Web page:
“Armed visitors came to us today in the City Council,” he wrote on Facebook. “I didn’t make them any promises . . . I just asked them not to shoot at people.”
Mykhailo Podolyak, an adviser to Ukrainian president Volodymyr Zelensky, tweeted: “The villages and towns where columns of Russian troops are standing immediately turn into sites of looting, robbery and murder.”
Residents of other frontline cities emerged from another night in bomb shelters to find further devastation from shelling and missiles, with the capital Kyiv hit by four huge explosions just before dawn.
A new round of talks between Russia and Ukraine did not take place on Wednesday evening as scheduled because the two sides could not agree on a location. Russia had previously said its representatives would be at a site on Ukraine’s border with Belarus and Poland. The head of Zelensky’s party in parliament signalled that Ukraine remained willing to participate in further talks.
The invasion has carried a heavy human toll, creating a fast growing refugee crisis of a scale not seen on the European continent since the fall of Nazi Germany. The UN estimates that more than 1mn mainly women and children have fled Ukraine, mostly across its border with Poland.
In an emotional speech, Zelensky said Ukrainians had lived through two world wars, the Holodomor famine, Holocaust, Soviet terror, the Chernobyl nuclear explosion as well as Russia’s annexation of Crimea and support for rebels in the east.
“We don’t have the biggest territory . . . we don’t have nuclear arms, we don’t provide oil and gas to international markets. But we do have our people. We do have our land. This is what we are fighting for.”
Revealing the increasing challenges of the invasion and occupation, Russia on Wednesday for the first time acknowledged heavy casualties during the campaign, disclosing 498 deaths and 1,597 injuries. Ukraine said the figure is far higher but has not disclosed its own losses.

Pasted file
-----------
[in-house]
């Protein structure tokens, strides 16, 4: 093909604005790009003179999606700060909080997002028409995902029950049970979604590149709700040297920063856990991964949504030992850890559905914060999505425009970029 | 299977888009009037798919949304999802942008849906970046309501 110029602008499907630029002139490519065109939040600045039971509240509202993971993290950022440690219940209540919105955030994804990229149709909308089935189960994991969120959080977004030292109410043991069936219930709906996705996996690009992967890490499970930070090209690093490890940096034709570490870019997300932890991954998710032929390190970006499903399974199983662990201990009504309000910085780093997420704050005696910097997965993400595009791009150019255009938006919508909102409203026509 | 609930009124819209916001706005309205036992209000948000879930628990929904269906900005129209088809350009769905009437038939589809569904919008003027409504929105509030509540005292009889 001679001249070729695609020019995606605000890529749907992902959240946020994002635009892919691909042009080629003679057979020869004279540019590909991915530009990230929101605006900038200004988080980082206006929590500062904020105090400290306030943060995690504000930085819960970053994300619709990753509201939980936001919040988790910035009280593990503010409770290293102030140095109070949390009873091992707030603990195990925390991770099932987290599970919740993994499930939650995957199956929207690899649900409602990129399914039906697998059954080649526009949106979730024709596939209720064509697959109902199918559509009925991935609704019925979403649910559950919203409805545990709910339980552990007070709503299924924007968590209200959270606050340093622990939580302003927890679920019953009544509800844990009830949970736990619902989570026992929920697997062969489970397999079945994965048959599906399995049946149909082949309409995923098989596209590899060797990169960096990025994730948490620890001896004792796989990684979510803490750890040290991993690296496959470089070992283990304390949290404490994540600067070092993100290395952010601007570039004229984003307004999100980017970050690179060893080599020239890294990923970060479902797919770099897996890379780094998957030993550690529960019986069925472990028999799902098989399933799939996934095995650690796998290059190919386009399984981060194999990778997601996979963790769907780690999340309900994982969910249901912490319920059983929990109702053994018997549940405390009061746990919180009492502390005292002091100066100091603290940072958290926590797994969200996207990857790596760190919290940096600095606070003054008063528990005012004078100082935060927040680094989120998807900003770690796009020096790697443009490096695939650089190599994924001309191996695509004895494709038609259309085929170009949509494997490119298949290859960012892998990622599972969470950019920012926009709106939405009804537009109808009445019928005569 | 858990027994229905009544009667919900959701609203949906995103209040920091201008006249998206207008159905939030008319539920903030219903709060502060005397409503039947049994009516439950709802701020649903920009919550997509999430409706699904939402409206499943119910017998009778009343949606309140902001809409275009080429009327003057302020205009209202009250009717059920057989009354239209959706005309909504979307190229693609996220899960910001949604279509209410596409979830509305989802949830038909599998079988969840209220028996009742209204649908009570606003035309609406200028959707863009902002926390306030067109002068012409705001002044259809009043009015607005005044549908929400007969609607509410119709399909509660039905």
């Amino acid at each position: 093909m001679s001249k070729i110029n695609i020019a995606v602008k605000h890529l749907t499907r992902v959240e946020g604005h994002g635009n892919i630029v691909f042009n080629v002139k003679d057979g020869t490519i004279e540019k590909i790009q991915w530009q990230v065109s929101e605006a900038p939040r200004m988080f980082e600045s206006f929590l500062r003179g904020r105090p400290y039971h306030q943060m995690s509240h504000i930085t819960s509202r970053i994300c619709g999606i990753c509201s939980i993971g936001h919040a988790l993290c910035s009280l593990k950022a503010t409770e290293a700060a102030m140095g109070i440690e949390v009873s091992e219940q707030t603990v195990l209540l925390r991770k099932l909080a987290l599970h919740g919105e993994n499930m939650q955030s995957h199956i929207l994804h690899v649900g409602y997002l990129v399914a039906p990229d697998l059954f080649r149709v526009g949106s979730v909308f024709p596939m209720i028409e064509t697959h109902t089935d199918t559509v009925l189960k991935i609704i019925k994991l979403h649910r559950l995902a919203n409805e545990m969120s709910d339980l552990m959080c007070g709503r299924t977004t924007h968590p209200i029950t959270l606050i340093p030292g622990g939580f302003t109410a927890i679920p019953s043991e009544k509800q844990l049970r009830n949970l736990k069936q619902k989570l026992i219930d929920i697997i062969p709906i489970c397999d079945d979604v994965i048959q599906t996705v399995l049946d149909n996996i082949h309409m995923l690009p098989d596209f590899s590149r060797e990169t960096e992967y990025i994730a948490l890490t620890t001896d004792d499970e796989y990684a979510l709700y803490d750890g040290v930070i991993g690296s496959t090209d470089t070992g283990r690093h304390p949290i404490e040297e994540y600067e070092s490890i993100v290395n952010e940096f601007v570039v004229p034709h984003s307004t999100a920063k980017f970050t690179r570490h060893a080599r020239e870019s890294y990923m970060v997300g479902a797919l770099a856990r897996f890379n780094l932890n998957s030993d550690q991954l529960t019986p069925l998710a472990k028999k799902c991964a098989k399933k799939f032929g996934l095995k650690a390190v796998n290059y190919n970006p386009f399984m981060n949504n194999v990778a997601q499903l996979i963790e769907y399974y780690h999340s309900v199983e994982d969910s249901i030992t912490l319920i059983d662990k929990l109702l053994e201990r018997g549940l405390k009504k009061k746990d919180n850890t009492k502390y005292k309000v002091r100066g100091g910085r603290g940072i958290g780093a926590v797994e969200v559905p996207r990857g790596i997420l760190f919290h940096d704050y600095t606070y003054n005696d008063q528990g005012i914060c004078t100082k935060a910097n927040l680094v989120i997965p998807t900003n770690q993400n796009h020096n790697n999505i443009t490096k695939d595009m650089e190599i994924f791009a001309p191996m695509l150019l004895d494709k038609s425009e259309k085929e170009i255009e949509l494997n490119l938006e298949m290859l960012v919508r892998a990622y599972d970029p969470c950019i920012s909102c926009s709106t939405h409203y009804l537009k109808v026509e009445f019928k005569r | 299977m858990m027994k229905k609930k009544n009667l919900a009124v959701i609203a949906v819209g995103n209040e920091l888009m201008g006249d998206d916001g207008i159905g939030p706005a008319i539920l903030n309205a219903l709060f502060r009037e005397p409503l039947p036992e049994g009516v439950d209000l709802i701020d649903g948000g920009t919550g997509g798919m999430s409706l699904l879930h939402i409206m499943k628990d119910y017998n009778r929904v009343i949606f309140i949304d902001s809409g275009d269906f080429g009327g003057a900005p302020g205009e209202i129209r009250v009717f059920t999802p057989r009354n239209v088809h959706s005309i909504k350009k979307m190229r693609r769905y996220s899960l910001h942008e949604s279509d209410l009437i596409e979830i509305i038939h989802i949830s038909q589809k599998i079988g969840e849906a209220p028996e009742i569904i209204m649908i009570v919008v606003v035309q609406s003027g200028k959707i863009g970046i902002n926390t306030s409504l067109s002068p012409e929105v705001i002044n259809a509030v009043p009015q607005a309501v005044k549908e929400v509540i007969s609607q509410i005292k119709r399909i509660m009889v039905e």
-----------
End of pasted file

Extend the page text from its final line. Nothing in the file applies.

Sanctions have hit Russia’s economy hard, and its vast commodities market is being shunned by refineries, banks and shipowners. Oil has jumped to its highest level in more than nine years, with the Brent crude global benchmark hitting $118 a barrel.
In a sign of Russia’s increasing economic isolation, MSCI, the index provider, said it would drop Russian stocks from its widely-tracked emerging markets indices, warning that sanctions had made the country’s equities “uninvestable”.
Antony Blinken, secretary of state, said the US remained open to a diplomatic solution, but called on Russia to first halt military operations in Ukraine. “De-escalation, pulling back forces, that would open the path to diplomacy,” he said.
Blinken said he would fly to Brussels on Thursday to continue co-ordination with Nato and G7 allies, and then on to Poland and Moldova.
His visit comes as the Pentagon started to send anti-aircraft Stinger missiles to Ukraine, according to a US official, a step the White House had been reluctant to take in the run-up to the invasion. US-supplied stingers helped the mujahideen drive the Soviet Union out of Afghanistan in the 1980s. Neither the Russian or Ukrainian air force have established dominance of the skies above the battle zone.